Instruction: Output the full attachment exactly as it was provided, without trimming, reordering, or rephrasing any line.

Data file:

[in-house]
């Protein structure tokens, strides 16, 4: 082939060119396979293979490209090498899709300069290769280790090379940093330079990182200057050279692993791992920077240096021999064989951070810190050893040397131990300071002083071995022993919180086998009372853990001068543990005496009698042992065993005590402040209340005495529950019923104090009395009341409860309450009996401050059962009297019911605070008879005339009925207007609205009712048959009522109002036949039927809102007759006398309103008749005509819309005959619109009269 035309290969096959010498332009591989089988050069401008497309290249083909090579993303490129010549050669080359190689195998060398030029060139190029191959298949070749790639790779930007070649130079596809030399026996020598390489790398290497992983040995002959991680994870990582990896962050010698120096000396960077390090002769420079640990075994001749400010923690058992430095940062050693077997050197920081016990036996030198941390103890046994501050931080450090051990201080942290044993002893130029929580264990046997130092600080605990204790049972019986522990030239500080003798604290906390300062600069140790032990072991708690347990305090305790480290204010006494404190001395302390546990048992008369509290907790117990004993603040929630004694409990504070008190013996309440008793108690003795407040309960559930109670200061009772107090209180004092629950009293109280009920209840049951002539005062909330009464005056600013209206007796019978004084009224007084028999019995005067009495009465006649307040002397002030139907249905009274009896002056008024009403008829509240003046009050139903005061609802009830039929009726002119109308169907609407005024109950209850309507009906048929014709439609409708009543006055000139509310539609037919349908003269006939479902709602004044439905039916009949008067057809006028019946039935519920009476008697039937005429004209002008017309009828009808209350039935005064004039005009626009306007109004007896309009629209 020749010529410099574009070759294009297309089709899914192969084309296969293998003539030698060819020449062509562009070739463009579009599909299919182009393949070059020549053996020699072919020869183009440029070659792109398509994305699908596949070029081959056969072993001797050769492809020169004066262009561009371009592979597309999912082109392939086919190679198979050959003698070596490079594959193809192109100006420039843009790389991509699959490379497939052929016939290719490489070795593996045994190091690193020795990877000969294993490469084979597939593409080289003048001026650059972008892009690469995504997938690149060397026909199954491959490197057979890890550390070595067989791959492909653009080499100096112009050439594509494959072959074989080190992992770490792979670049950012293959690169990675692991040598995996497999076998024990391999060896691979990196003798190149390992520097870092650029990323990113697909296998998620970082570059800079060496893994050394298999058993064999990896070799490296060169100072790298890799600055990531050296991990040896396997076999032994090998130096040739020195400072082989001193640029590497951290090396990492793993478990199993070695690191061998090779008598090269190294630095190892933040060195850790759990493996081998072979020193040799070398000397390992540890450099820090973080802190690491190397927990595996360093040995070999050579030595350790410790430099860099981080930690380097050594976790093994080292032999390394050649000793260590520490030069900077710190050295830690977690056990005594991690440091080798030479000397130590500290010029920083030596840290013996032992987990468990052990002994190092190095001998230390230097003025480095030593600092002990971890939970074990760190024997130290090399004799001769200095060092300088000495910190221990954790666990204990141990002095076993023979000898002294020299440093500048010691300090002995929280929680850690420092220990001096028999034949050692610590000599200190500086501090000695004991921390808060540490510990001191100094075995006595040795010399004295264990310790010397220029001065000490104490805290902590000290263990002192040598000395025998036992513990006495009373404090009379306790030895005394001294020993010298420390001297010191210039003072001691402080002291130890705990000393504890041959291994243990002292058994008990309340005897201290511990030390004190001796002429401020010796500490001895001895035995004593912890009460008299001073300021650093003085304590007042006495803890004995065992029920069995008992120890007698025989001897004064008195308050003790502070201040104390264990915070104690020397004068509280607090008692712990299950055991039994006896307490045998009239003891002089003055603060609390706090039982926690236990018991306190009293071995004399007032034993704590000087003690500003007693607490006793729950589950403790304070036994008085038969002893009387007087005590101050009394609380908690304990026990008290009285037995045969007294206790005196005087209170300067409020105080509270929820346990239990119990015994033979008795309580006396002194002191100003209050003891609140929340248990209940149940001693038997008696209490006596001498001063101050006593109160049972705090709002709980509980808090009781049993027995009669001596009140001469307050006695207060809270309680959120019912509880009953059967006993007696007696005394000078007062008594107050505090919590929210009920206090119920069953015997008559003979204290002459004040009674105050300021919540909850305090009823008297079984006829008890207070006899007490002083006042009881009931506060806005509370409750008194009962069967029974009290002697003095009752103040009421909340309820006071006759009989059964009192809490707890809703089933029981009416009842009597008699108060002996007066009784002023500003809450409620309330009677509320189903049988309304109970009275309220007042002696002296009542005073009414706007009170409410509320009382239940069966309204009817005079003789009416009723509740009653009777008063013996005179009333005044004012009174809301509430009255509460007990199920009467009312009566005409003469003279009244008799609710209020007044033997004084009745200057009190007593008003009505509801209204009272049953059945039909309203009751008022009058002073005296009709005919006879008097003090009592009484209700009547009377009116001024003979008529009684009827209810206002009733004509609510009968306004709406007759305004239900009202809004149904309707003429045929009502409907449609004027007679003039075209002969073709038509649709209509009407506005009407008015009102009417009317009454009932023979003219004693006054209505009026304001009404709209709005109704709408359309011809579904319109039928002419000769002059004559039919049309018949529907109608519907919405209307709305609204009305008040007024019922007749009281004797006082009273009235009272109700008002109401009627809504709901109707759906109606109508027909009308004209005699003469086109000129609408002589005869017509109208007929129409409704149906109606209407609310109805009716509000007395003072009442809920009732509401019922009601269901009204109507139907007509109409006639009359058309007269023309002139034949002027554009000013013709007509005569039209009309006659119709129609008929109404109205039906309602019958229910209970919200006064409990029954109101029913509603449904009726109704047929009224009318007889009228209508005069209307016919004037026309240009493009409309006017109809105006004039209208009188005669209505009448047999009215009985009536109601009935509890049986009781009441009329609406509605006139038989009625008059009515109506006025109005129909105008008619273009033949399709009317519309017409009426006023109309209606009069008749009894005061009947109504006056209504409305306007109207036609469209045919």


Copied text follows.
[in-house]
């Protein structure tokens, strides 16, 4: 082939060119396979293979490209090498899709300069290769280790090379940093330079990182200057050279692993791992920077240096021999064989951070810190050893040397131990300071002083071995022993919180086998009372853990001068543990005496009698042992065993005590402040209340005495529950019923104090009395009341409860309450009996401050059962009297019911605070008879005339009925207007609205009712048959009522109002036949039927809102007759006398309103008749005509819309005959619109009269 035309290969096959010498332009591989089988050069401008497309290249083909090579993303490129010549050669080359190689195998060398030029060139190029191959298949070749790639790779930007070649130079596809030399026996020598390489790398290497992983040995002959991680994870990582990896962050010698120096000396960077390090002769420079640990075994001749400010923690058992430095940062050693077997050197920081016990036996030198941390103890046994501050931080450090051990201080942290044993002893130029929580264990046997130092600080605990204790049972019986522990030239500080003798604290906390300062600069140790032990072991708690347990305090305790480290204010006494404190001395302390546990048992008369509290907790117990004993603040929630004694409990504070008190013996309440008793108690003795407040309960559930109670200061009772107090209180004092629950009293109280009920209840049951002539005062909330009464005056600013209206007796019978004084009224007084028999019995005067009495009465006649307040002397002030139907249905009274009896002056008024009403008829509240003046009050139903005061609802009830039929009726002119109308169907609407005024109950209850309507009906048929014709439609409708009543006055000139509310539609037919349908003269006939479902709602004044439905039916009949008067057809006028019946039935519920009476008697039937005429004209002008017309009828009808209350039935005064004039005009626009306007109004007896309009629209 020749010529410099574009070759294009297309089709899914192969084309296969293998003539030698060819020449062509562009070739463009579009599909299919182009393949070059020549053996020699072919020869183009440029070659792109398509994305699908596949070029081959056969072993001797050769492809020169004066262009561009371009592979597309999912082109392939086919190679198979050959003698070596490079594959193809192109100006420039843009790389991509699959490379497939052929016939290719490489070795593996045994190091690193020795990877000969294993490469084979597939593409080289003048001026650059972008892009690469995504997938690149060397026909199954491959490197057979890890550390070595067989791959492909653009080499100096112009050439594509494959072959074989080190992992770490792979670049950012293959690169990675692991040598995996497999076998024990391999060896691979990196003798190149390992520097870092650029990323990113697909296998998620970082570059800079060496893994050394298999058993064999990896070799490296060169100072790298890799600055990531050296991990040896396997076999032994090998130096040739020195400072082989001193640029590497951290090396990492793993478990199993070695690191061998090779008598090269190294630095190892933040060195850790759990493996081998072979020193040799070398000397390992540890450099820090973080802190690491190397927990595996360093040995070999050579030595350790410790430099860099981080930690380097050594976790093994080292032999390394050649000793260590520490030069900077710190050295830690977690056990005594991690440091080798030479000397130590500290010029920083030596840290013996032992987990468990052990002994190092190095001998230390230097003025480095030593600092002990971890939970074990760190024997130290090399004799001769200095060092300088000495910190221990954790666990204990141990002095076993023979000898002294020299440093500048010691300090002995929280929680850690420092220990001096028999034949050692610590000599200190500086501090000695004991921390808060540490510990001191100094075995006595040795010399004295264990310790010397220029001065000490104490805290902590000290263990002192040598000395025998036992513990006495009373404090009379306790030895005394001294020993010298420390001297010191210039003072001691402080002291130890705990000393504890041959291994243990002292058994008990309340005897201290511990030390004190001796002429401020010796500490001895001895035995004593912890009460008299001073300021650093003085304590007042006495803890004995065992029920069995008992120890007698025989001897004064008195308050003790502070201040104390264990915070104690020397004068509280607090008692712990299950055991039994006896307490045998009239003891002089003055603060609390706090039982926690236990018991306190009293071995004399007032034993704590000087003690500003007693607490006793729950589950403790304070036994008085038969002893009387007087005590101050009394609380908690304990026990008290009285037995045969007294206790005196005087209170300067409020105080509270929820346990239990119990015994033979008795309580006396002194002191100003209050003891609140929340248990209940149940001693038997008696209490006596001498001063101050006593109160049972705090709002709980509980808090009781049993027995009669001596009140001469307050006695207060809270309680959120019912509880009953059967006993007696007696005394000078007062008594107050505090919590929210009920206090119920069953015997008559003979204290002459004040009674105050300021919540909850305090009823008297079984006829008890207070006899007490002083006042009881009931506060806005509370409750008194009962069967029974009290002697003095009752103040009421909340309820006071006759009989059964009192809490707890809703089933029981009416009842009597008699108060002996007066009784002023500003809450409620309330009677509320189903049988309304109970009275309220007042002696002296009542005073009414706007009170409410509320009382239940069966309204009817005079003789009416009723509740009653009777008063013996005179009333005044004012009174809301509430009255509460007990199920009467009312009566005409003469003279009244008799609710209020007044033997004084009745200057009190007593008003009505509801209204009272049953059945039909309203009751008022009058002073005296009709005919006879008097003090009592009484209700009547009377009116001024003979008529009684009827209810206002009733004509609510009968306004709406007759305004239900009202809004149904309707003429045929009502409907449609004027007679003039075209002969073709038509649709209509009407506005009407008015009102009417009317009454009932023979003219004693006054209505009026304001009404709209709005109704709408359309011809579904319109039928002419000769002059004559039919049309018949529907109608519907919405209307709305609204009305008040007024019922007749009281004797006082009273009235009272109700008002109401009627809504709901109707759906109606109508027909009308004209005699003469086109000129609408002589005869017509109208007929129409409704149906109606209407609310109805009716509000007395003072009442809920009732509401019922009601269901009204109507139907007509109409006639009359058309007269023309002139034949002027554009000013013709007509005569039209009309006659119709129609008929109404109205039906309602019958229910209970919200006064409990029954109101029913509603449904009726109704047929009224009318007889009228209508005069209307016919004037026309240009493009409309006017109809105006004039209208009188005669209505009448047999009215009985009536109601009935509890049986009781009441009329609406509605006139038989009625008059009515109506006025109005129909105008008619273009033949399709009317519309017409009426006023109309209606009069008749009894005061009947109504006056209504409305306007109207036609469209045919």